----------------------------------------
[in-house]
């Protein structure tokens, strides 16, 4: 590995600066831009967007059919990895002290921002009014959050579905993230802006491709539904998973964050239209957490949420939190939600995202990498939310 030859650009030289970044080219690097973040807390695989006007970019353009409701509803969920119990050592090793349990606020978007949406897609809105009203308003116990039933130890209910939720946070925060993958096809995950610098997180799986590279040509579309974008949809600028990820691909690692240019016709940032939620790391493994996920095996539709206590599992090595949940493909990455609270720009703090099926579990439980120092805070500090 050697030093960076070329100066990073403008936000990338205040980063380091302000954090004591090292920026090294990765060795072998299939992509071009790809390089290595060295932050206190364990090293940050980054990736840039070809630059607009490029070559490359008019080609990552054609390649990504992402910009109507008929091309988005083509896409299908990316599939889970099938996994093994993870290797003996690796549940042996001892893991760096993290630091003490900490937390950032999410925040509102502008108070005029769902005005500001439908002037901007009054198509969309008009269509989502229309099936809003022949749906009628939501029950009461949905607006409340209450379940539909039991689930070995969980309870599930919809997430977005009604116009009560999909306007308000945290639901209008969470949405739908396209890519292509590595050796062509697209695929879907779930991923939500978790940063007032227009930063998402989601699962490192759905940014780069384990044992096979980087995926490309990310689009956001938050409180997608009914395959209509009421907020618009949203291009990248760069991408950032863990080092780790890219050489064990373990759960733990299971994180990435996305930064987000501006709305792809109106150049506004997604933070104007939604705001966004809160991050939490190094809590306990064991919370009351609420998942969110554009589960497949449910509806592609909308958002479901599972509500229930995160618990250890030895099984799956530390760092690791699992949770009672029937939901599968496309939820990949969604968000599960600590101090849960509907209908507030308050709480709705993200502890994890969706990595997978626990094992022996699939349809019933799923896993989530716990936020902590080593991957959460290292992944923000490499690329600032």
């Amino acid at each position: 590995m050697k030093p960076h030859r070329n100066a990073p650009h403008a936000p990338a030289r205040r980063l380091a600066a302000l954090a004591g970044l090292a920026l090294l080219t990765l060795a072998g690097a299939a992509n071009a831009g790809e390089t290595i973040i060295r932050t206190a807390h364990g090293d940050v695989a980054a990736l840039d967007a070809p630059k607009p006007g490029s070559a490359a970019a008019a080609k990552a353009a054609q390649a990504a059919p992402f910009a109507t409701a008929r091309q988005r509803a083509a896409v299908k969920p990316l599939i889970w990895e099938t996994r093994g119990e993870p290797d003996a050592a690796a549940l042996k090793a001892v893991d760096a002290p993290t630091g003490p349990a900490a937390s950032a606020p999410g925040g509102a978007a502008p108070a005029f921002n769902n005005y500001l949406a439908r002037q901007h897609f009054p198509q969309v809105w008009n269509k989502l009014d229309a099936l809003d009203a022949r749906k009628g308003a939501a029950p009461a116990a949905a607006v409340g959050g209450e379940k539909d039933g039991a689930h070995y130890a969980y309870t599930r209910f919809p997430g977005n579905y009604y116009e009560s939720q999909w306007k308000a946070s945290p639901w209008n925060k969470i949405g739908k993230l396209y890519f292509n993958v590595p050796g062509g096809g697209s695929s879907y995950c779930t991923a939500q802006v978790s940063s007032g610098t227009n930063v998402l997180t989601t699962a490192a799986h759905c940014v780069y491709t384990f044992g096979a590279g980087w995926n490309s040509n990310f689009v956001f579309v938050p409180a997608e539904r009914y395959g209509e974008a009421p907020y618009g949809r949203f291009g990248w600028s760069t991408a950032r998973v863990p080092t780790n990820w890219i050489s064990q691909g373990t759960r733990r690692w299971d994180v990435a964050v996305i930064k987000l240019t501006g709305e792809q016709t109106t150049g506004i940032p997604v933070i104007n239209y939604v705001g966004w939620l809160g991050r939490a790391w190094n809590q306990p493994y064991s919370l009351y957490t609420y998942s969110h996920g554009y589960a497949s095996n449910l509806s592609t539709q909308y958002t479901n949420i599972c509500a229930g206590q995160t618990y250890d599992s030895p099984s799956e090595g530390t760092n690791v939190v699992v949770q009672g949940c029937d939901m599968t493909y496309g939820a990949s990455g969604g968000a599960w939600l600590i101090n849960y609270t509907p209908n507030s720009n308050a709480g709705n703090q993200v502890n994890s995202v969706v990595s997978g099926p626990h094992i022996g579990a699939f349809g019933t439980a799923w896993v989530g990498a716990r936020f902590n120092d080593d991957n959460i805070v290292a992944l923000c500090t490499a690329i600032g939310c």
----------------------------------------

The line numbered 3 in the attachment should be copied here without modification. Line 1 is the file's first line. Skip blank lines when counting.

């Amino acid at each position: 590995m050697k030093p960076h030859r070329n100066a990073p650009h403008a936000p990338a030289r205040r980063l380091a600066a302000l954090a004591g970044l090292a920026l090294l080219t990765l060795a072998g690097a299939a992509n071009a831009g790809e390089t290595i973040i060295r932050t206190a807390h364990g090293d940050v695989a980054a990736l840039d967007a070809p630059k607009p006007g490029s070559a490359a970019a008019a080609k990552a353009a054609q390649a990504a059919p992402f910009a109507t409701a008929r091309q988005r509803a083509a896409v299908k969920p990316l599939i889970w990895e099938t996994r093994g119990e993870p290797d003996a050592a690796a549940l042996k090793a001892v893991d760096a002290p993290t630091g003490p349990a900490a937390s950032a606020p999410g925040g509102a978007a502008p108070a005029f921002n769902n005005y500001l949406a439908r002037q901007h897609f009054p198509q969309v809105w008009n269509k989502l009014d229309a099936l809003d009203a022949r749906k009628g308003a939501a029950p009461a116990a949905a607006v409340g959050g209450e379940k539909d039933g039991a689930h070995y130890a969980y309870t599930r209910f919809p997430g977005n579905y009604y116009e009560s939720q999909w306007k308000a946070s945290p639901w209008n925060k969470i949405g739908k993230l396209y890519f292509n993958v590595p050796g062509g096809g697209s695929s879907y995950c779930t991923a939500q802006v978790s940063s007032g610098t227009n930063v998402l997180t989601t699962a490192a799986h759905c940014v780069y491709t384990f044992g096979a590279g980087w995926n490309s040509n990310f689009v956001f579309v938050p409180a997608e539904r009914y395959g209509e974008a009421p907020y618009g949809r949203f291009g990248w600028s760069t991408a950032r998973v863990p080092t780790n990820w890219i050489s064990q691909g373990t759960r733990r690692w299971d994180v990435a964050v996305i930064k987000l240019t501006g709305e792809q016709t109106t150049g506004i940032p997604v933070i104007n239209y939604v705001g966004w939620l809160g991050r939490a790391w190094n809590q306990p493994y064991s919370l009351y957490t609420y998942s969110h996920g554009y589960a497949s095996n449910l509806s592609t539709q909308y958002t479901n949420i599972c509500a229930g206590q995160t618990y250890d599992s030895p099984s799956e090595g530390t760092n690791v939190v699992v949770q009672g949940c029937d939901m599968t493909y496309g939820a990949s990455g969604g968000a599960w939600l600590i101090n849960y609270t509907p209908n507030s720009n308050a709480g709705n703090q993200v502890n994890s995202v969706v990595s997978g099926p626990h094992i022996g579990a699939f349809g019933t439980a799923w896993v989530g990498a716990r936020f902590n120092d080593d991957n959460i805070v290292a992944l923000c500090t490499a690329i600032g939310c």